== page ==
In my previous post , I described how the arguments of Complete College America, representing the completion agenda in higher education reform, have been playing out in Northern Nevada. In this post, I’ll briefly describe a panel I’m chairing at CCCC.
This panel will connect state-by-state policy discussions to a larger theme: how citizenship is invoked as a warrant either to defend or to displace educators’ judgment. For example, the NCTE’s 2009 response to the Common Core Standards and the 2011 Framework for Success link professional literacy instruction to students’ capacity for participation in public life. At the same time, however, prominent reform arguments like Academically Adrift (2011) claim educators fail to deliver the reading and writing skills students need to become effective 21st-century citizens in the global economy.
Our focus is on the status of literacy education as a site of public investment. If that public investment upholds educators’ professional standing, it shapes literacy in teachers’ and scholars’ terms of context, pluralism, and access; if public investment is based on market choice, however, it is likely to reshape literacy in reformers’ terms of deficits, standards, and accountability. Given the stakes of these conversations, we focus on a critical role teachers and scholars can play in shaping public understandings of the citizenship-literacy education relationship. We examine four sites of past, present, and future discussion, and based on these cases, we offer a qualified defense of the invocation of citizenship. We argue that teachers and scholars in rhetoric and composition need to recognize the value of an encompassing term like citizenship for framing public understandings of literacy while at the same time preparing to counter arguments that appropriate the term for anti-democratic ends.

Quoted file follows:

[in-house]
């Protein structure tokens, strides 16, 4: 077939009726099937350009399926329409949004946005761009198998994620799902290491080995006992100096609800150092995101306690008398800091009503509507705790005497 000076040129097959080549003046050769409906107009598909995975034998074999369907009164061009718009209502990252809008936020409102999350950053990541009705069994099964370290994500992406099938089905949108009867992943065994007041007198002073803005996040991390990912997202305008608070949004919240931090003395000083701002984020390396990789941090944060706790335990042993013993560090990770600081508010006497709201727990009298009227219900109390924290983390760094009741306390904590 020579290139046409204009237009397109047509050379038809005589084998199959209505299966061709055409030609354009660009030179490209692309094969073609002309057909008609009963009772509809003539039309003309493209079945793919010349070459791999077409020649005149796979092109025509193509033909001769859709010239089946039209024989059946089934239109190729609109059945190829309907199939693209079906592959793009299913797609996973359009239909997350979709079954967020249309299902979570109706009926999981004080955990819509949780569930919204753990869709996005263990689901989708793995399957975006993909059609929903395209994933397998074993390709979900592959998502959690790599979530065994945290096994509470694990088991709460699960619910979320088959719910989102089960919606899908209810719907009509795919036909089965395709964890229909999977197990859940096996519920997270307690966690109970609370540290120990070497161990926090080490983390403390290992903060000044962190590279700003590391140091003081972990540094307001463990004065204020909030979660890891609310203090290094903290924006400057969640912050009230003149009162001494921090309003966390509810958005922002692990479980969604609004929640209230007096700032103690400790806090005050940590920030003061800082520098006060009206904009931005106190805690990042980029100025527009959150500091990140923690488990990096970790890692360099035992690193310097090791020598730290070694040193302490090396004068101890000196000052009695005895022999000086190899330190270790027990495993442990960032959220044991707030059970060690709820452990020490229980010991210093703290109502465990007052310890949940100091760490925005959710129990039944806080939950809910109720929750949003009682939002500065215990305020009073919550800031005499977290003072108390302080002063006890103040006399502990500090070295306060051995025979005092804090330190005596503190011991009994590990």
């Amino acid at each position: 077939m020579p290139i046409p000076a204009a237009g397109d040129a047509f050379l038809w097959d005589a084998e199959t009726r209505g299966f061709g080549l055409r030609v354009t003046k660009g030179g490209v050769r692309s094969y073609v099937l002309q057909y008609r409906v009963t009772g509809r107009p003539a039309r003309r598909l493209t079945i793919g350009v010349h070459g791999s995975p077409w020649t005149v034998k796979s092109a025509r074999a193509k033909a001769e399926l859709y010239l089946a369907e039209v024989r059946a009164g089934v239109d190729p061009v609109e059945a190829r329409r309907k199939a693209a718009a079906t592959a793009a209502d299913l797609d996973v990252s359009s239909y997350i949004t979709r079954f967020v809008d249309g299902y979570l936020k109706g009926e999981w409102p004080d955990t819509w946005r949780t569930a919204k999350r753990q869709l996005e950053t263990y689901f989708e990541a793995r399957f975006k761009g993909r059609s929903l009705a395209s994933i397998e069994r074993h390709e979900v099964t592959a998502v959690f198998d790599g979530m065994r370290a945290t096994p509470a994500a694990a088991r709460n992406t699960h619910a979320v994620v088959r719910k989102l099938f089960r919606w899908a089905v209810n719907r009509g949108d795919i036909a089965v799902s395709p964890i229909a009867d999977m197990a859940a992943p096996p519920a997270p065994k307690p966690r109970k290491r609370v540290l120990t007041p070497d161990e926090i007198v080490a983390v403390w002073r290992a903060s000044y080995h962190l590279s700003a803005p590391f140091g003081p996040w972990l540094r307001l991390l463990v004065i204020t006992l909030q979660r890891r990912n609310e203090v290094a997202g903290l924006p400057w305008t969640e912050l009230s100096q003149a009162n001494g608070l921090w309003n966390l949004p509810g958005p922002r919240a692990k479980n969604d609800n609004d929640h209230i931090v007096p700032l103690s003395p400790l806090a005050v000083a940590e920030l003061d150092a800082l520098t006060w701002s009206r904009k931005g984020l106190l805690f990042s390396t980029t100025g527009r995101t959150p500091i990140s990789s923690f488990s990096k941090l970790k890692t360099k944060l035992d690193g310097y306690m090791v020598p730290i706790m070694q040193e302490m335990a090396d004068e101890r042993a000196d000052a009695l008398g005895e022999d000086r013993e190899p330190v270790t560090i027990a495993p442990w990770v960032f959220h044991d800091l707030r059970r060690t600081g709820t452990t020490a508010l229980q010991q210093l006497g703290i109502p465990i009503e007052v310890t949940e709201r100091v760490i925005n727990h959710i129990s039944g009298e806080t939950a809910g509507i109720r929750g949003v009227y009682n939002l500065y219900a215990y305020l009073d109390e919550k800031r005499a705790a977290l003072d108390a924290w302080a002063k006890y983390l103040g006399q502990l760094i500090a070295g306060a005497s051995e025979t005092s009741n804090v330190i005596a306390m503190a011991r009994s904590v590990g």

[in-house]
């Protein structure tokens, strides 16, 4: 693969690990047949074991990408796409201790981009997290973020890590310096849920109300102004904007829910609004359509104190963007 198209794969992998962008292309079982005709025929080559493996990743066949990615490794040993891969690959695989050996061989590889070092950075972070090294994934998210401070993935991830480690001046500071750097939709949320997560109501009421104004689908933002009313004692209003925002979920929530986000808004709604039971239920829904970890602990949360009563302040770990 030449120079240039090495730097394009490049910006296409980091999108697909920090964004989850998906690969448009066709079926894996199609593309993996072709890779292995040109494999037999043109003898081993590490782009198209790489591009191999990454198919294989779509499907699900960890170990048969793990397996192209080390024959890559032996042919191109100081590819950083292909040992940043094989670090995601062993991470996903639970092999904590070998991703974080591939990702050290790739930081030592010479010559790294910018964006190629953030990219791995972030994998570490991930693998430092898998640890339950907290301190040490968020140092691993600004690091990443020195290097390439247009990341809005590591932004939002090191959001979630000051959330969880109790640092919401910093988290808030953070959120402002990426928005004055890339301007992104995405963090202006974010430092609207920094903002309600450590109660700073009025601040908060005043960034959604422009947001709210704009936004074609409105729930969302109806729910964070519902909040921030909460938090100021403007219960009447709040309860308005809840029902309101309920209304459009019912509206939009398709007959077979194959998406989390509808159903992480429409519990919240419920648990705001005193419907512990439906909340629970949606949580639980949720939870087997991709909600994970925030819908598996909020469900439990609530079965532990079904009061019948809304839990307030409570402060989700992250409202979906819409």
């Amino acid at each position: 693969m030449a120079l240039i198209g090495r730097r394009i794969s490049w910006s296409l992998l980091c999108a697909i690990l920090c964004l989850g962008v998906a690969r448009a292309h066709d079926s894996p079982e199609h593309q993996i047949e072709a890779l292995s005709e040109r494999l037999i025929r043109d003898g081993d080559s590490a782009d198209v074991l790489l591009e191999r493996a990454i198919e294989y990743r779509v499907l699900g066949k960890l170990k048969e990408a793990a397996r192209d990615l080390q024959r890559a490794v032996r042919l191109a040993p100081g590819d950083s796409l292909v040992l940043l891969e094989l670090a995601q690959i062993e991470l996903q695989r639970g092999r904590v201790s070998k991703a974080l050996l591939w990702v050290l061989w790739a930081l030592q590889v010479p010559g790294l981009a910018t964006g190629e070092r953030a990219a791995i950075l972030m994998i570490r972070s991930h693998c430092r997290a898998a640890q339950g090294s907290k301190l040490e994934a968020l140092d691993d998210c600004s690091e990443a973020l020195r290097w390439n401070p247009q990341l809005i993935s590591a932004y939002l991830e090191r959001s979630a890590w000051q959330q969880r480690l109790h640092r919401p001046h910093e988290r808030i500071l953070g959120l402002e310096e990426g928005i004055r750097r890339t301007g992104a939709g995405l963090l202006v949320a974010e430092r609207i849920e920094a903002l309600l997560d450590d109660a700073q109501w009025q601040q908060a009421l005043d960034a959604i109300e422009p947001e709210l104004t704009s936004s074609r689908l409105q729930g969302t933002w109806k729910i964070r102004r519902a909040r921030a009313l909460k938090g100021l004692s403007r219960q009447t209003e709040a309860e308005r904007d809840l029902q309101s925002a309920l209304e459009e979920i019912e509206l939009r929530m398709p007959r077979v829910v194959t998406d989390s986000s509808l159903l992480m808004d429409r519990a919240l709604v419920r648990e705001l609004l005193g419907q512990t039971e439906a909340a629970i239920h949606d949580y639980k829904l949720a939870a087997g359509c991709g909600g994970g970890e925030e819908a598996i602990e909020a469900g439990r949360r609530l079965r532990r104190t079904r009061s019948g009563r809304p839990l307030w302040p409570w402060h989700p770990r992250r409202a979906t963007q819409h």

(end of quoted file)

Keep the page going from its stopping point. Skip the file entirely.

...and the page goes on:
The first speaker focuses on the arguments driving post-World War II efforts to expand college and channel young people into higher education instead of the job force. The second speaker explores how the word “literacy” is associated with reform in a corpus study of public discourse. The third speaker will describe how the 2011 Framework for Success in Postsecondary Writing invokes citizenship education in its response to the 2009 Common Core Standards. And, I will analyze the connection between two things: Complete College America’s public arguments (that eliminating remediation will increase democratic access) and the reality of implementation in Nevada (in which basic writing courses are cut from public universities).
Overall, our panel will create an opportunity to discuss the relationship between literacy education policy and central public values like “citizenship.”
Here is the panel information.
Title: “To Invoke is to Define: Examining Invocations of Citizenship in Public Arguments about Post-Secondary Literacy Education.”
Time: Saturday 3/22 11:00 AM – 12:15 PM
Location: JW Marriott, Room 305, Third Floor